Social entrepreneurship has gained considerable attention internationally over the past ten years, and provides promising solutions to some of the most pressing challenges in our society. The Center for Entrepreneurship would like to contribute to the development of social entrepreneurship in Norway through both research and education. We offer a 30 ECTS program in social entrepreneurship and we have a PhD student who works particularly with this topic.
What is social entrepreneurship?
Social entrepreneurship is to solve social or societal challenges and problems in an innovative and sustainable way. The driving force and primary goal in social entrepreneurship is social value creation, not profit maximization. Income generation is important in order to achieve the main objective, but surplus will generally be reinvested to promote the purpose. Social entrepreneurs are often market oriented and ambitious, using business methods and tools to achieve their social goals.
There are many different forms of social entrepreneurship, and it is challenging to set the boundaries of what falls within the concept. Social entrepreneurship cannot be categorized according to the chosen form of organization or funding. Some social entrepreneurs rely on donations and grants, while others have their own earnings to finance operations. They can be organized as foundations, associations, nonprofit organizations, or as regular businesses. The following common features are still left in the description of the social entrepreneurship:
- Social focus: The primary objective is to solve social challenges or problems in the community
- Entrepreneurship: It usually involves the creation of new businesses or activities, and create lasting structures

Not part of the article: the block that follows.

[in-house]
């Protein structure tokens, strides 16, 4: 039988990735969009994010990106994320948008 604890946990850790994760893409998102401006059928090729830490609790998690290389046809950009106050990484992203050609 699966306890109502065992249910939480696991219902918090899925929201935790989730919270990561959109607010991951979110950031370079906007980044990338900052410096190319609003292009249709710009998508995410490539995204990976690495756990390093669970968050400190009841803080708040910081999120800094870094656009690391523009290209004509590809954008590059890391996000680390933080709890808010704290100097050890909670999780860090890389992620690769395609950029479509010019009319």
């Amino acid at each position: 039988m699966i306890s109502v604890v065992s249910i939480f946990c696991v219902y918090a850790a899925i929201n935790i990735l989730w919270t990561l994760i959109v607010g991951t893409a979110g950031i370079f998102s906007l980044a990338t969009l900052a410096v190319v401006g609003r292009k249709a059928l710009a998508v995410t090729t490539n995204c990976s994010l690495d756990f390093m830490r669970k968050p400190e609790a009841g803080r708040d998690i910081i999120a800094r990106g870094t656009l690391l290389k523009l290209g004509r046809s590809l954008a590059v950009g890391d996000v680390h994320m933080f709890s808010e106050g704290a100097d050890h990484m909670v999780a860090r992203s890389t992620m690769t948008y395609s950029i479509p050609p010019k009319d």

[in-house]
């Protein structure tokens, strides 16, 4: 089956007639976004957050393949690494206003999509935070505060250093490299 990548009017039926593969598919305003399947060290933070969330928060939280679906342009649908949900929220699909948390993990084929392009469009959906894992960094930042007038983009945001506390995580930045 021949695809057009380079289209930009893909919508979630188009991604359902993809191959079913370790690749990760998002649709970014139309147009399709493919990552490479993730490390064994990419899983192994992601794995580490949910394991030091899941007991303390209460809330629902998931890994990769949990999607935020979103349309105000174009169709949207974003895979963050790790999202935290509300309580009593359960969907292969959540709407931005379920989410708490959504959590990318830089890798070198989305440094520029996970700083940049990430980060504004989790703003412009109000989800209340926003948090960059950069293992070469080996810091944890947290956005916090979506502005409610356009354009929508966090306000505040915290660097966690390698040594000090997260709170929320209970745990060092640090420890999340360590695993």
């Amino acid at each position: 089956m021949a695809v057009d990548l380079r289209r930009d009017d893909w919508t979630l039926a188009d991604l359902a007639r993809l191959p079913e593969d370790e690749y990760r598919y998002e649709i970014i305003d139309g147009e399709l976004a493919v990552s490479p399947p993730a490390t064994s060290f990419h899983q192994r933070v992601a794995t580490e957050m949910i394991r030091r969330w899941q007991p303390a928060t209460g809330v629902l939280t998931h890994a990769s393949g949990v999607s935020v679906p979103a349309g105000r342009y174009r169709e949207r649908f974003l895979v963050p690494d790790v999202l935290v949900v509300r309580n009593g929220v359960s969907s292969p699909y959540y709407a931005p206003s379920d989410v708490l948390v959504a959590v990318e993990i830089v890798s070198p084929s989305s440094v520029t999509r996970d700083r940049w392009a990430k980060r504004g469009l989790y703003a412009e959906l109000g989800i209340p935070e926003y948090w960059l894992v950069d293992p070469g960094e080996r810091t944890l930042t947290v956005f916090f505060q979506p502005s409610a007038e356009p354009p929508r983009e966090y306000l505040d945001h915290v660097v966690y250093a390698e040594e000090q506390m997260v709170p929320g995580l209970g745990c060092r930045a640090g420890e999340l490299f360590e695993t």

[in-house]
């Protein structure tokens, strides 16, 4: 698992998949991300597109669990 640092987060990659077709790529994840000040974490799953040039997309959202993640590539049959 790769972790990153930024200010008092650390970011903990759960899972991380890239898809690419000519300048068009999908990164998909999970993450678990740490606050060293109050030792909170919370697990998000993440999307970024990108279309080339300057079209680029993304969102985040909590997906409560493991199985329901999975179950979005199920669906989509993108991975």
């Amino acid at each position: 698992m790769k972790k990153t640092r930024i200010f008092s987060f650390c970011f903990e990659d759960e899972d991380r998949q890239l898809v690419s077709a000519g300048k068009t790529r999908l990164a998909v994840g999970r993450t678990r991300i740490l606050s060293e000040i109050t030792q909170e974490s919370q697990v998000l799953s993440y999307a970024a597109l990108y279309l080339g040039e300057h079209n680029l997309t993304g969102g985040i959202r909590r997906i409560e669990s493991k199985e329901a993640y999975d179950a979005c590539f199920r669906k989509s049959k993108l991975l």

- Innovation: Methods and solutions represents something new compared to what has been done before
- Market orientation and focus on its earnings and sales to achieve financial sustainability
- High degree of involvement of target groups: Social entrepreneurs are often very responsive to target group needs
- Change agents: They are the frontrunners for social change in society
Although the phenomenon of social entrepreneurship is not new, the great attention to this is relatively new. There is a large increase in the number of social entrepreneurs and their organizations, and they have become more visible. The sector is characterized by increasing professionalization and globalization. In addition to the social entrepreneurs themselves, there is a large number of other groups working for social change by means of professionalism, competence and competitiveness. An example is the venture philanthropic tropics, which combines financial support with expertise in supply strategy, project management and organizational development. Internationally, the development of the field of social entrepreneurship has largely been driven by large organizations whose primary purpose is to support social entrepreneurs, create awareness and promote knowledge about social entrepreneurship. Examples of such organizations are Ashoka, the Schwab Foundation and The Skoll Foundation.
Within academia, social entrepreneurship is relatively new as a research area, but gaining speed rapidly. Reputable universities all over the world are offering courses in social entrepreneurship from bachelor to MBA and PhD-level, as well as conducting research on social entrepreneurship. There is a great need to develop our knowledge base about this phenomenom.
One of the central themes in social entrepreneurship is how to scale impact, in order to create changes on a larger scale. "Going to scale" and "maximizing social impact" are key concepts. It is acknowledged that scaling organizations is not the only way to scale impact, nor is it enough. There are several other strategies that organizations can use when they go to scale.
Eline Synneva Lorentzen Ingstad is a research fellow in social entrepreneurship at the Center for Entrepreneurship and focuses especially on the scaling of social entrepreneurship organizations. She looks at scaling strategies, how different stakeholders contribute in the scaling process and key success factors in the scaling process. The study is exploratory and qualitative, and focuses on social entrepreneurs in Norway.